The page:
In this section, we introduce the basic techniques of differentiation and apply them to functions built up from the elementary functions.

Basic Properties of Differentiation

There are two simple properties of differentiation that make the calculation of derivatives much easier. Let f (x), g(x) be two functions, and let c be a constant. Then

1. [cf (x)] = cf'(x)
2. (f + g)'(x) = f'(x) + g'(x)
In words, these properties say that the derivative of a constant times a function is that constant times the derivative of the function, and the derivative of a sum of functions is the sum of the derivatives of the functions.

Product Rule

Given two functions f (x), g(x), and their derivatives f'(x), g'(x), we would like to be able to calculate the derivative of the product function f (x)g(x). We do this by follwowing the product rule:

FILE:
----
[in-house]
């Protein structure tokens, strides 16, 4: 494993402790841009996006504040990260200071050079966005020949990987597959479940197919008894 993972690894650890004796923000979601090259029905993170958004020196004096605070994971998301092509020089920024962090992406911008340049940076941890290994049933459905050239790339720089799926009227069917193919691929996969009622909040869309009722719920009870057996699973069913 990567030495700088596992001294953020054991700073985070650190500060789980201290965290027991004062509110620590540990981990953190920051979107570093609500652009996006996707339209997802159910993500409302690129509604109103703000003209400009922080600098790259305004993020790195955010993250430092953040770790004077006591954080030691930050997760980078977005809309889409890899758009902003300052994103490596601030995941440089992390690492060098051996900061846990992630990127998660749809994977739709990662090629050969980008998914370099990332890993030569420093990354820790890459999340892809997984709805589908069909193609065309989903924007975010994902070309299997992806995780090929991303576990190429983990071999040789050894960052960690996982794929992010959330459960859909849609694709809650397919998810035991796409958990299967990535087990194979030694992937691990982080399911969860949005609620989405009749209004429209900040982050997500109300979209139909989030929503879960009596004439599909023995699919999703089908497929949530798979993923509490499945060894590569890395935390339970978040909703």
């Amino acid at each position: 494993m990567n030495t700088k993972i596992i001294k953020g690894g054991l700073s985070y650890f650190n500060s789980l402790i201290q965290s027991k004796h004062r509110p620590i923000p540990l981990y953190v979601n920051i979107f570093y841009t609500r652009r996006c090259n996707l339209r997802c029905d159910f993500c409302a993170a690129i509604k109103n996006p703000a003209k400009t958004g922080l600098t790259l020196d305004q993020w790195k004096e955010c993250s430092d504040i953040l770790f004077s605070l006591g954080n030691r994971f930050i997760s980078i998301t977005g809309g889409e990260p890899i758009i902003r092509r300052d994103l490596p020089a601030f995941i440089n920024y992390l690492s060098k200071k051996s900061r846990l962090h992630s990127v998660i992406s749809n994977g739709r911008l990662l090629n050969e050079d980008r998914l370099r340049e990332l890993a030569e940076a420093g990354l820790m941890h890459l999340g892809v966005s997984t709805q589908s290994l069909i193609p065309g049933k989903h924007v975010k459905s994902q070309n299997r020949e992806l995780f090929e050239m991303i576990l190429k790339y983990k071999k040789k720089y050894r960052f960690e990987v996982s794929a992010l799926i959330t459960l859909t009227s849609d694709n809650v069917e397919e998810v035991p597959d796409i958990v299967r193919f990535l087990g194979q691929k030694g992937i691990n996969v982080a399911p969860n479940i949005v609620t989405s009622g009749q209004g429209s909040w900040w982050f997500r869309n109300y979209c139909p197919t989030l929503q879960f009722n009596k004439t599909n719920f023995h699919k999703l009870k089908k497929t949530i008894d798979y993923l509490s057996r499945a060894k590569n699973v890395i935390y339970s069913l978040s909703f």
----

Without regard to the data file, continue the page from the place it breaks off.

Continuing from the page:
[f (x)g(x)] = = + = f (x + ε)g(x) = f (x)g'(x) + g(x)f'(x)

Quotient Rule

Now we show how to express the derivative of the quotient of two functions f (x), g(x) in terms of their derivatives f'(x), g'(x). Let q(x) = f (x)/g(x). Then f (x) = q(x)g(x), so by the product rule, f'(x) = q(x)g'(x) + g(x)q'(x). Solving for q'(x), we obtain

 q'(x) = = =

This is known as the quotient rule. As an example of the use of the quotient rule, consider the rational function q(x) = x/(x + 1). Here f (x) = x and g(x) = x + 1, so

 q'(x) = = =

Chain Rule

Suppose a function h is a composition of two other functions, that is, h(x) = f (g(x)). We would like to express the derivative of h in terms of the derivatives of f and g. To do so, follow the chain rule, given below: